I have taught the ways of the wilderness for well over thirty years and have authored a novel which dives deep into the shadows which follow you as you traverse wilderness trails. It is my hope to reach as many people as possible to tell everyone that the wilderness is not a place to be wary of. It is the only place where a person can dig deep into their soul and find that which is hidden to them by modern day society.
~ R.G. Wright / Hawks Shadow

Monday, January 20, 2020

This Muskrat looks sad.


Winter has settled into Algonquin Highlands with  a cascade of snow that stole in on an east wind during the night. 

I wandered past my canoe rack and for a moment, I thought the Muskrat looked forlorn, as if waiting for spring to arrive. 

As I walked through the newly painted landscape, I pondered the time distance between the present and the spring. I found myself looking into the future without being aware of the now. 

Breathing in deeply and then exhaling,  I released the future for the present and let my mind drift as my snowshoes left notes of my passage.

The forest floated by and I immersed myself into the world of the wild ones. Feeling their eyes on me, I would stop and slowly scan my surroundings. 
I did not see another creature;however, they were there.

I know of this because on my return trip, I crossed over my own tracks. Superimposed on them were the tracks of deer, mouse, fisher and red squirrel.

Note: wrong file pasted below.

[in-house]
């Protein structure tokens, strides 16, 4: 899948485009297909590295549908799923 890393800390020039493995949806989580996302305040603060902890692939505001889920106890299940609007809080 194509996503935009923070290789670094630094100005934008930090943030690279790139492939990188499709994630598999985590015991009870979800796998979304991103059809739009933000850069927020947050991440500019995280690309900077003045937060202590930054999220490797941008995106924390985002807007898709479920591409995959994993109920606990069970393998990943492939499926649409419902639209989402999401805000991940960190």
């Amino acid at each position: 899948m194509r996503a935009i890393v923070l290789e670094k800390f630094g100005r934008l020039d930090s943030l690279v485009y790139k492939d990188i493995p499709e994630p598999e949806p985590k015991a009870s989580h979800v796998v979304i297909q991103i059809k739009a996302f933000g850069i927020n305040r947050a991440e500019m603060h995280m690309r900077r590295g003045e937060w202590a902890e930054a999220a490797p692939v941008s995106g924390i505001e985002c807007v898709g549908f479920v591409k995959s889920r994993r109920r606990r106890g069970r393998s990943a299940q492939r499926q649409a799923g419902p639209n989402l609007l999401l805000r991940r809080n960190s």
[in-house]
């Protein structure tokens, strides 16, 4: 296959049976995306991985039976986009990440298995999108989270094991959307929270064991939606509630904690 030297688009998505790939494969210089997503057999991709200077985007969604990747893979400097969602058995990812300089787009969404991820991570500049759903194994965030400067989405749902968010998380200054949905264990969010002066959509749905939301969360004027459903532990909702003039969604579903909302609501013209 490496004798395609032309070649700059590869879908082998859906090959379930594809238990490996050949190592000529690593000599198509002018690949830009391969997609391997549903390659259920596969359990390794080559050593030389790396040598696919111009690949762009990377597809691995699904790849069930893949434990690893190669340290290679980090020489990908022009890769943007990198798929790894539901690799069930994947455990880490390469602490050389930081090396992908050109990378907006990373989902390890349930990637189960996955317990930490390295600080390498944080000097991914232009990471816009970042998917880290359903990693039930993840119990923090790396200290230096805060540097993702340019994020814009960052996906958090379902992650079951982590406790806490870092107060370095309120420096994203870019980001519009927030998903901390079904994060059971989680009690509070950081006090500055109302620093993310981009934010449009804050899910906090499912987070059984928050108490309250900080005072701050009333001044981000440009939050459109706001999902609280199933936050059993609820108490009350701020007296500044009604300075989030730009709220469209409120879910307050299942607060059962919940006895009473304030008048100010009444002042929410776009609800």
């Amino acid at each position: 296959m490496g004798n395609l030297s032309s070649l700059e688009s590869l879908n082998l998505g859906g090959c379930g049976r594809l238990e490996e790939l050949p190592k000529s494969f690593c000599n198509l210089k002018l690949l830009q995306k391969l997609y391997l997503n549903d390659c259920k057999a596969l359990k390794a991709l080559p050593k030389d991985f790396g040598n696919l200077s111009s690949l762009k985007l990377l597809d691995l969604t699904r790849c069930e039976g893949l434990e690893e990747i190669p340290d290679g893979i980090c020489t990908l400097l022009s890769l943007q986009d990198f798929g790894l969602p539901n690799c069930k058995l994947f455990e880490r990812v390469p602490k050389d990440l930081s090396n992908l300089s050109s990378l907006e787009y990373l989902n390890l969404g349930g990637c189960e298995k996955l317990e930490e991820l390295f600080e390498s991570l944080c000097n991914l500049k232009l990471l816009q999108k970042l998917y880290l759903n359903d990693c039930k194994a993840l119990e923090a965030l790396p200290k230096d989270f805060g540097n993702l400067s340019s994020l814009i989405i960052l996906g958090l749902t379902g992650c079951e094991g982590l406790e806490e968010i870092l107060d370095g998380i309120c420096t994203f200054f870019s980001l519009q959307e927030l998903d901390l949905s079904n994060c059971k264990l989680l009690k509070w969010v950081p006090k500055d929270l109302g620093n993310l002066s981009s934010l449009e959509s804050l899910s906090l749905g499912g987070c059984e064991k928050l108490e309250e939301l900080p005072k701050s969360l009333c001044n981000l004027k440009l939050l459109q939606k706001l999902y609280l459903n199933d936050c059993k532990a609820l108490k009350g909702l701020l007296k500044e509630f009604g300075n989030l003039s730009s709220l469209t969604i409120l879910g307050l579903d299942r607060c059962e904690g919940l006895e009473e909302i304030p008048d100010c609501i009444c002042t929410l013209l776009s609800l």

I love a fresh blanket of snow, it creates a new page upon which the characters of the forest can sign their names. 




Saturday, January 11, 2020

An Alligator in Algonquin Park.

As I wander through the wilderness and stumble across an old portage trail or an artifact, I ask the following questions - who was here before me? Why were they here? What were they feeling? 

Some of the questions will never be answered. Sometimes the answers are plain to see. 

The trails are littered with evidence of those who went before us. Some of it is obvious, other evidence is camouflaged; blending into the surroundings so well that it takes a keen eye to uncover it. 

Ontario was a logger's paradise, hundreds of thousands of acres of ancient forest were pillaged by the logging barons in search of the mighty white pine. Evidence of their quest lays decaying on the forest floor in places like Algonquin Park. 

When I am canoeing in Algonquin Park, I always search for the remnants of the loggers efforts. I find it fascinating to pick up an old object such as a water pitcher or old tool and wonder - who held this?  Of course I will never know the answer, but my imagination begins to formulate ideas which are fun to ponder. 

This short video is based on one such search. 


  

Wednesday, January 8, 2020

Slick the River Otter.

River Otters live to have fun. They seem to be tireless and will chase each other around a pond for hours. 

I watched as one family tobogganed down a snow covered embankment for over an hour. Tucking their front legs under their bodies and pushing with their hind legs they shot down the hill with great enthusiasm. 

Slick is somewhat of a loner, he likes to keep to himself but loves it when I put my canoe into the pond. He will swim under and around the boat as if coaxing me to dive in with him. He is punctual, showing up on the pond every two weeks. 

River Otters are a great indicator species. If an Otter frequents your lake or pond, you can rest assured that the quality of the habitat is good.